Cen­tral Val­ley white na­tion­al­ist tied to Char­lottesville rally files for Chap­ter 7

The Sacramento Bee - - Capitol & California - BY GARTH STAPLEY gsta­p­[email protected]­bee.com

Nathan Damigo has filed for bank­ruptcy in an ap­par­ent at­tempt to dodge law­suits fac­ing him and other white na­tion­al­ists in­volved in the deadly Unite the Right rally in Char­lottesville, Vir­ginia.

Damigo and two dozen ex­trem­ist lead­ers or their groups con­spired to com­mit vi­o­lence in Au­gust

2017, say the law­suits, both filed in Vir­ginia.

One is in state court; the other, filed in fed­eral court, is sched­uled for trial in July.

Last week, Damigo filed a Chap­ter 7 pe­ti­tion in U.S. Bank­ruptcy Court in Modesto. The same day, Jan.

2, his at­tor­ney filed a no­tice with the fed­eral court in Vir­ginia declar­ing an “au­to­matic stay,” or halt in the law­suit against Damigo be­cause of the bank­ruptcy.

Damigo did not re­turn a mes­sage left with his cell­phone Fri­day, and his Ohio at­tor­ney, James Kolenich, hung up when asked about Damigo.


In his bank­ruptcy pe­ti­tion, Damigo cites his in­volve­ment in “two law­suits” in a sec­tion out­lin­ing money owed that is nei­ther busi­ness-re­lated nor con­sumer debt.

Damigo owes un­spec­i­fied and dis­puted amounts, the pe­ti­tion says, to plain­tiffs in the fed­eral case, in­clud­ing Heather Heyer and her sur­vivors. She was killed in Char­lottesville when a Dodge Charger plowed into a group of peo­ple protest­ing the white na­tion­al­ist rally. The driver, James Alex Fields Jr., in De­cem­ber was found guilty of murOak­dale’s der and sen­tenced to life in prison plus 419 years.

Co-debtors listed in Damigo’s bank­ruptcy are de­fen­dants in the fed­eral law­suit, in­clud­ing Iden­tity Evropa, the group Damigo founded in March 2016 us­ing his fam­ily’s ad­dress east of Oak­dale.

Oth­ers in­clude Fields, rec­og­nized white su­prem­a­cists Richard Spencer and Ja­son Kessler and groups such as the Loyal White Knights of the Ku Klux Klan, East Coast Knights of the True In­vis­i­ble Em­pire, Fra­ter­nal Or­der of the Alt-Knights and Na­tional So­cial­ist Move­ment.

“De­fen­dants and their co-con­spir­a­tors promised that there would be vi­o­lence in Char­lottesville, and vi­o­lence there was,” the law­suit reads, de­scrib­ing neo-Nazis and white separatists armed with semi-au­to­matic weapons, shields and torches march­ing and chant­ing “blood and soil,” a Nazi slo­gan, and “you will not re­place us.” Damigo’s group “adopted and pop­u­lar­ized” the lat­ter, the law­suit says.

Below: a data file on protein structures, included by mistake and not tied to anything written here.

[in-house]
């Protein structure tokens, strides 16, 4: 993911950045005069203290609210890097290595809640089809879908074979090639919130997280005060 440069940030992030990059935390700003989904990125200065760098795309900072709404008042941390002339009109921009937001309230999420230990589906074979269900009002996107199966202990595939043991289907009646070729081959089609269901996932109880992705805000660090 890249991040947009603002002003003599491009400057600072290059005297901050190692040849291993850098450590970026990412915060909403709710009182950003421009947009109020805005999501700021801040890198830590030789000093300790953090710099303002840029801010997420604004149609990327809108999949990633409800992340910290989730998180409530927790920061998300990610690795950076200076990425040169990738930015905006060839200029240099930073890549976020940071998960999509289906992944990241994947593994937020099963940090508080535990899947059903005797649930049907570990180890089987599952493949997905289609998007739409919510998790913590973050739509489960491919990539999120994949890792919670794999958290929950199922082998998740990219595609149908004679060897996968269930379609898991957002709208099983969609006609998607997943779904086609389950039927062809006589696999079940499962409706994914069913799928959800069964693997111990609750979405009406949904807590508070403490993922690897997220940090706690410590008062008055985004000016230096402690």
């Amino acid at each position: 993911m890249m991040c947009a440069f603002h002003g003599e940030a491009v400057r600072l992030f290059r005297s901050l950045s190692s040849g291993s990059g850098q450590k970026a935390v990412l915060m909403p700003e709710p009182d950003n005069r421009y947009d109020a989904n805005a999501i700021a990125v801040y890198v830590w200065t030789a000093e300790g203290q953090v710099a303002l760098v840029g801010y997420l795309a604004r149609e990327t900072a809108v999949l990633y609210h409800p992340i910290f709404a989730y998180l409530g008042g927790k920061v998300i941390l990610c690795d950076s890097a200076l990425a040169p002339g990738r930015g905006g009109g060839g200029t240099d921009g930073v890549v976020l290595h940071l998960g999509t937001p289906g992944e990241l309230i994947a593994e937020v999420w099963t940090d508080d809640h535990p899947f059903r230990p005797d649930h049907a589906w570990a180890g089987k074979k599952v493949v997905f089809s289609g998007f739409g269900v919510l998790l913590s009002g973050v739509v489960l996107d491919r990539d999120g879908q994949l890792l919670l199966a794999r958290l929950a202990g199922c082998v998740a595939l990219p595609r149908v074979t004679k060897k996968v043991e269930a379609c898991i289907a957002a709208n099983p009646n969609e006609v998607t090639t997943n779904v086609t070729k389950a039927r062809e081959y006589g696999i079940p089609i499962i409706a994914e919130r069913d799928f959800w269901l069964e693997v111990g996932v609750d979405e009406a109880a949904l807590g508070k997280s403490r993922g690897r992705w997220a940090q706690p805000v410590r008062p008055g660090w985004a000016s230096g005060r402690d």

“Damigo and his group Iden­tity Evropa took a lead role in or­ga­niz­ing white su­prem­a­cist par­tic­i­pa­tion among peo­ple from out­side Char­lottesville to en­gage in un­law­ful acts of vi­o­lence,” the law­suit says.

“This is a huge vic­tory for us,” Damigo wrote in a Tweet af­ter his rally ar­rest and re­lease. “We are go­ing to get na­tional at­ten­tion.”

Pres­i­dent Don­ald Trump sparked pub­lic out­cry when he blamed all in­volved for the vi­o­lence and said there were “some very fine peo­ple on both sides.” Damigo and two oth­ers even­tu­ally were con­victed of fail­ing to dis­perse, and oth­ers were

charged with more se­ri­ous crimes.


Years ear­lier, af­ter two tours in Iraq with the Marines, Damigo served a prison term for rob­bing a Mid­dle East­ern cab driver in Cal­i­for­nia, a crime he blamed on post-trau­matic stress dis­or­der in an HBO tele­vi­sion show. Af­ter his re­lease, Damigo be­came in­volved in white na­tion­al­ism, and a video of Damigo floor­ing a young woman with a blow to the face dur­ing a clash in Berke­ley in April 2017 went vi­ral.

Hav­ing founded Iden­tity Evropa, Damigo posted a se­ries of 20 self-filmed videos fea­tur­ing race­based themes and at­tack­ing fem­i­nism. “The idea that dis­crim­i­na­tion is al­ways morally wrong is com­pletely ab­surd,” he said in one. “Any­one say­ing this is say­ing, ‘Hey, don’t use your brain; be an id­iot.’ ”

Damigo stepped away from lead­ing Iden­tity Evropa shortly af­ter the deadly rally. He ob­tained a so­ci­ol­ogy de­gree in May from Cal­i­for­nia State Uni­ver­sity, Stanis­laus, in Tur­lock, whose City Coun­cil joined Oak­dale’s in pass­ing anti-hate res­o­lu­tions.

In his bank­ruptcy, Damigo lists monthly in­come of $1,784 from a vet­eran’s dis­abil­ity ben­e­fit, and monthly ex­penses of

$1,140. He owns no real es­tate, and his as­sets in­clude en­gage­ment and wed­ding rings; a 2006 BMW 325i in need of re­pair val­ued at $2,532; a cell­phone, lap­top com­puter and other elec­tron­ics val­ued at $1,713; wood­work­ing and con­struc­tion equip­ment worth $1,764; and a golden re­triever val­ued in one sec­tion at

$500, and in an­other at


Nathan Damigo

Nathan Damigo of Oak­dale filed for bank­ruptcy in Modesto to hurt Vir­ginia law­suits against him and other white na­tion­al­ist lead­ers stem­ming from a deadly alt-right rally in Char­lottesville.

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